The latest headphone trends
Sony launched the MDR-1000X last year: an equal competitor to the Bose QuietComfort 35. The current king of active noise cancelling was under pressure and more than challenged by its opponents’ technology and features.
Now, Sony is taking things even further with the WH-1000XMK2. The seemingly unchanged headphones can be configured using the «Sony | Headphones Connect» app, adjusting the ANC, surround sound and listening position simulation and different transparency levels. The app can also access your smartphone’s acceleration sensor and recognises whether you are on a train or plane or walking, adapting the ANC to the typical sound environment. Optimising the ANC goes even further: a sensor in the headphones measures the air pressure. As this affects how sound waves spread, the interference signal (sound) is eliminated with an opposing sound wave adapted to the air pressure.
The Sony 1000X series has even more to offer: the WI-1000X features a high-end neckband headset and ANC, like the Bose QuietControl 30. It’s full to the brim with audio technology (AptX, LDAC and more) and has similar features to the WH-1000XM2. Wearing it takes some getting used to - the style hasn’t really reached Europe yet - but it’s already very common in Asia and the US.
The third 1000X headphone set in the series is the WF-1000X, Sony’s first true wireless headset and also the first of its kind with integrated active noise reduction. For me, this was the highlight of the show. It’s very comfortable to wear, with effective noise cancelling and balanced sound. There’s no high-resolution audio technology such as AptX or LDAC, but the first impression is very good. The charging case provides nine hours of additional running time. As a previously single case, the headphones do not automatically charge when you use them, but you just have to press them down. The small clips on the front act as antennae, connecting the ear buds to each other. Their exposed position makes the connection more stable and enables it to practically pass around the front of your head.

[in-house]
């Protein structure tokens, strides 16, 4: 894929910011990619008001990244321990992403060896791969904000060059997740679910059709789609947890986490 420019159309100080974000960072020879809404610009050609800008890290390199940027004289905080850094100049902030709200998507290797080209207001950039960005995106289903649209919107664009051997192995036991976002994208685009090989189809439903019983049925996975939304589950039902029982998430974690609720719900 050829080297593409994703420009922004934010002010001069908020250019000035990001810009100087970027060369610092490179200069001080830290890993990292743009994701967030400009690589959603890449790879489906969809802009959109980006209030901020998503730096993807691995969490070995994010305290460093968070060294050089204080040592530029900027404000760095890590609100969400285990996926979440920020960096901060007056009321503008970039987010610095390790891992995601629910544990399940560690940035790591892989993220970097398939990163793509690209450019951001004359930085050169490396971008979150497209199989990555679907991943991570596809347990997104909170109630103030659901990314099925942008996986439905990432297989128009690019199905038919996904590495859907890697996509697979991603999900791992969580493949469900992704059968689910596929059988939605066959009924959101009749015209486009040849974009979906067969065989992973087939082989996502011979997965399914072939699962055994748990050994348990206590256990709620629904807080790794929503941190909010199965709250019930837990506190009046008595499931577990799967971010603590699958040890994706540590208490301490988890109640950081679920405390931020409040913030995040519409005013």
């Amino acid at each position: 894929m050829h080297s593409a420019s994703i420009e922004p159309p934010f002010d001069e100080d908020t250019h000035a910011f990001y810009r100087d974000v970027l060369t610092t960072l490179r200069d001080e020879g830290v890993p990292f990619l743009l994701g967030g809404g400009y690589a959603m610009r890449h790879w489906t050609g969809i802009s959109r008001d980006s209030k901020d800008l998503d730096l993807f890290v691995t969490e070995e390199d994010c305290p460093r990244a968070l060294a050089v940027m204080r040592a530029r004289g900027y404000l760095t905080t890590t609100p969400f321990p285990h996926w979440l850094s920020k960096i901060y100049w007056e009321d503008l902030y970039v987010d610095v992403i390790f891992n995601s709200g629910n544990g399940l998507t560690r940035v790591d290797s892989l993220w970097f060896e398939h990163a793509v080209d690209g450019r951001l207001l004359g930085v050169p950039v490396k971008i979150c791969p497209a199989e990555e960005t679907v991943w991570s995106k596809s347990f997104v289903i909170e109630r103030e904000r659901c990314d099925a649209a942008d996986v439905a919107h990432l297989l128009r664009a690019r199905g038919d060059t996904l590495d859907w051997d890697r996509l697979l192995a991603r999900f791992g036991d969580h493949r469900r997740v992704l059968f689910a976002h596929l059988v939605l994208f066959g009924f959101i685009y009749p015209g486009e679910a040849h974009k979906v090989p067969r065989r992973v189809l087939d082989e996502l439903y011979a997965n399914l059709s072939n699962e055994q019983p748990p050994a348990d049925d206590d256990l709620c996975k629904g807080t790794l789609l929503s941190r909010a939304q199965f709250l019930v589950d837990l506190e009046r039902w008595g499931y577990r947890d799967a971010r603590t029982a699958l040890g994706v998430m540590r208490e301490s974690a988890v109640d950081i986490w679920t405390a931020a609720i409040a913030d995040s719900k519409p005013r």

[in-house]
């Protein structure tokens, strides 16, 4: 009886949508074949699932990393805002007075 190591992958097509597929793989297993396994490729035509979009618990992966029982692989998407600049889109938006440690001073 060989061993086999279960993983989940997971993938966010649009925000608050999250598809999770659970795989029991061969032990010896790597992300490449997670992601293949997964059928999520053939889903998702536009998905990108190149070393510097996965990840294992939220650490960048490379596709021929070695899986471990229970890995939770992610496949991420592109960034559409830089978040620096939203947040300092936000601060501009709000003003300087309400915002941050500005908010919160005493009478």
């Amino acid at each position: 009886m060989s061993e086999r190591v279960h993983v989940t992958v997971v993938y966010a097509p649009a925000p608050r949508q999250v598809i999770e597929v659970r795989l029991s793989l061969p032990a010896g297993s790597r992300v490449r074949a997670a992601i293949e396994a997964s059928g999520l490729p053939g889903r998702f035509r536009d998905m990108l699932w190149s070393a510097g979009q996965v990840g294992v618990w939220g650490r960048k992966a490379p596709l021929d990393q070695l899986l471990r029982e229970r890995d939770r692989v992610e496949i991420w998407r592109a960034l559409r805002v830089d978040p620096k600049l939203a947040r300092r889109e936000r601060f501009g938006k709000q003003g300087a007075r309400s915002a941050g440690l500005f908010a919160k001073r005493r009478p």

Sony has reworked not only the model, but its descriptions too: * «WH»: wireless headphone * «WI»: wireless in-ear * «WF»: wireless freedom (for true wireless headphones)
«MDR» remains for corded neckband-style headphones.
Beyerdynamic’s Xelento wireless headphones are by far the most expensive wireless, in-ear models in the world. This gem is basically identical to the corded Xelento remote, right down to the capsule, which stores the battery and wireless technology.
The Aventho is designed for a wider target group: the elegant on-ear headphones are wireless, compatible with aptX HD like the Xelento wireless and can be personalised. Entering your age on the app launches a hearing test lasting several minutes. The app then determines your strengths and weaknesses when it comes to hearing and loads the resulting sound profile on the headphones. The headphones can also be used with this personalised data without the app: it can be uploaded via USB-C. The ear pieces control things, and their touch sensitivity can be adjusted via the app.